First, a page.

While I regather that information and create diagrams of why and how I came to the same conclusion they did in 1925. While I am preparing this info, I would ask the reader to take a close look at each of the specimens. “Everyone” is an expert on concretions, I have found that when someone doesn’t know what they are looking at they shout out, “Concretions!”. Well, we first need to look at what the “Matrix” is made up of, look close to all 49. Next we need to look at the outer layers of each specimen. (There are a few in these pics that will be removed because they land in a nut/seed portion pic3, pic 4, pic 5. My apologies for my sloppiness.) All specimens with a break in the top layer have the same thickness called an Exocarp, the minerals that filled this area are also a shade different in color as well as fossilizing to the texture of the “skin”. Next thing to look at on the opened specimens, do they have the signs of the Pericarp as well as a seed(s) large or tiny. All of these specimens that I added fit the criteria of living tissue as well as the minerals that took their place. These specimens do not fit the criteria of a concretion other than being round, oh, and they break open.

 

“An astronomer, a physicist and a mathematician are on a train in Scotland. They look out the window and see a lone black sheep in a field. "Amazing", says the astronomer, "all sheep in Scotland are black!" The physicist rolls his eyes and says "you astronomers, always jumping to conclusions without sufficient data. There exists a field in Scotland which contains a black sheep." The mathematician looks at his colleagues and says "allow me to add some true rigor: there exists in Scotland a field which contains a sheep which is black on one side!"”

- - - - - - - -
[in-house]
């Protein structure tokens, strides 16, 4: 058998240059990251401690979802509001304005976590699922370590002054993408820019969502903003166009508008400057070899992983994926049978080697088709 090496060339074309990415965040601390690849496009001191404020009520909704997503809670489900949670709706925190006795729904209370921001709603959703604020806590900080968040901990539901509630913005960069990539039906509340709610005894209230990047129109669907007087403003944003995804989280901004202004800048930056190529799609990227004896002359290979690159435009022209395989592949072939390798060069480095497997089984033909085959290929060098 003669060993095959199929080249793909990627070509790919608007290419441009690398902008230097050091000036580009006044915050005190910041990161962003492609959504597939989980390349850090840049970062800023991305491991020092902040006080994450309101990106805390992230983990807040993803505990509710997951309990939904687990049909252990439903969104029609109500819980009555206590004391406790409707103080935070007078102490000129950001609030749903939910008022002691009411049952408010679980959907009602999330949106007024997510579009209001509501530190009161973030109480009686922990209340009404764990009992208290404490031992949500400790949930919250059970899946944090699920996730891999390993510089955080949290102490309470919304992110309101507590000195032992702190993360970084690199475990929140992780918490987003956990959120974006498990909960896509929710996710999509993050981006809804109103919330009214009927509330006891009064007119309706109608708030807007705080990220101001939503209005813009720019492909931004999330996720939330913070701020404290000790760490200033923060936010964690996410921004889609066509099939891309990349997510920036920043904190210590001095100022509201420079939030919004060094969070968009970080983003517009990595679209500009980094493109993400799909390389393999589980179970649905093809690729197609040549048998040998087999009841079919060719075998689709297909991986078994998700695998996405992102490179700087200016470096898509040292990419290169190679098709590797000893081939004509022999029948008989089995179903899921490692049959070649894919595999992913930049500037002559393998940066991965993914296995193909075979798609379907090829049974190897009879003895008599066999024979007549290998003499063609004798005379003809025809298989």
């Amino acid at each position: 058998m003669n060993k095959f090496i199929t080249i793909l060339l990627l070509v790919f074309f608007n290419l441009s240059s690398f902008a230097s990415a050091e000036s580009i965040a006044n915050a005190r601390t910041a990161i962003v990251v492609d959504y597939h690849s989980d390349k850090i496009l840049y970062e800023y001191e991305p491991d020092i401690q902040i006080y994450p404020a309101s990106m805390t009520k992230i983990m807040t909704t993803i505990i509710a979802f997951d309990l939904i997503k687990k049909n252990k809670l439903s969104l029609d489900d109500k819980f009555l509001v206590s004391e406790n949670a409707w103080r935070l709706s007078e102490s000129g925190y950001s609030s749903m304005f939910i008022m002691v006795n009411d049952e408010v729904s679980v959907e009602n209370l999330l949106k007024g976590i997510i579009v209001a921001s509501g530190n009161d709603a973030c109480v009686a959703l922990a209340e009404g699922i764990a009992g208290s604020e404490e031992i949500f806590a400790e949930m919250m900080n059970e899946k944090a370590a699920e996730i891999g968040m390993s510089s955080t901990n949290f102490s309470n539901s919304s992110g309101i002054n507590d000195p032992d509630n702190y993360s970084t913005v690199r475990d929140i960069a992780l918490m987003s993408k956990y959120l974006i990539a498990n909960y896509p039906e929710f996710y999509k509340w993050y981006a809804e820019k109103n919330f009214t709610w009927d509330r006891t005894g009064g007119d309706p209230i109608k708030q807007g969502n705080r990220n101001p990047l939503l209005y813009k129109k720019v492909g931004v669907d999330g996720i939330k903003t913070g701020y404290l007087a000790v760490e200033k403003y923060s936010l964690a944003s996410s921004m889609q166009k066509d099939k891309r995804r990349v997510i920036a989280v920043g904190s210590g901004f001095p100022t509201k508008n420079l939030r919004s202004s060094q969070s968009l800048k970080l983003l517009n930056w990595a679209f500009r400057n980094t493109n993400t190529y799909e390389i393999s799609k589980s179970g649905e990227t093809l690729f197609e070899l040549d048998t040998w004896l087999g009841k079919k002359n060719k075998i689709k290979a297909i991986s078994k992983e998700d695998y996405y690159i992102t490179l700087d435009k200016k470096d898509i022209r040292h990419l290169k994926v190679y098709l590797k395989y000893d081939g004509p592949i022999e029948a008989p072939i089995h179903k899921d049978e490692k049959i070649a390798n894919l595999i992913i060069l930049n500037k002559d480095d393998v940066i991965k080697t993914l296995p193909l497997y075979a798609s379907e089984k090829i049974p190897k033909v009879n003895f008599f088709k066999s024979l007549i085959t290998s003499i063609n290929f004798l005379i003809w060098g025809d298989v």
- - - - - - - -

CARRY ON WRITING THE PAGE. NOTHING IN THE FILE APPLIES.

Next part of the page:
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Harry Pristis

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I am skeptical about the "berries."  Considering that bamboo is a thin-walled, hollow grass, what is the perspective of the images vis a vis the bamboo stem?

 

 

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Thank you for the kind way of asking, the experts that have seen the specimens have not all agreed with what was labeled in the collection, but the one thing that everyone did was 1st pick up the ammonites and say, "this is an ammonite segment, and this here is a bamboo piece". It really was the only two items that all agreed on, so I took their word as being more knowledgeable then myself. I actually thought it was bone :/ I will relabel to tree

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Harry Pristis

Posted

 

I think there has been a fundamental error in identifying the "bamboo."  The pieces you illustrate cannot be bamboo because the pattern and bulk matches no part of what we think of as bamboo.  The pattern alone precludes a burl.

 

The two specimens you show are much more likely to be palmoxylon - petrified palm wood.  Here are some examples from Etsy.

 

palm_beads.thumb.jpg.4ea3cd6cd9b5a431102cdec014f39178.jpg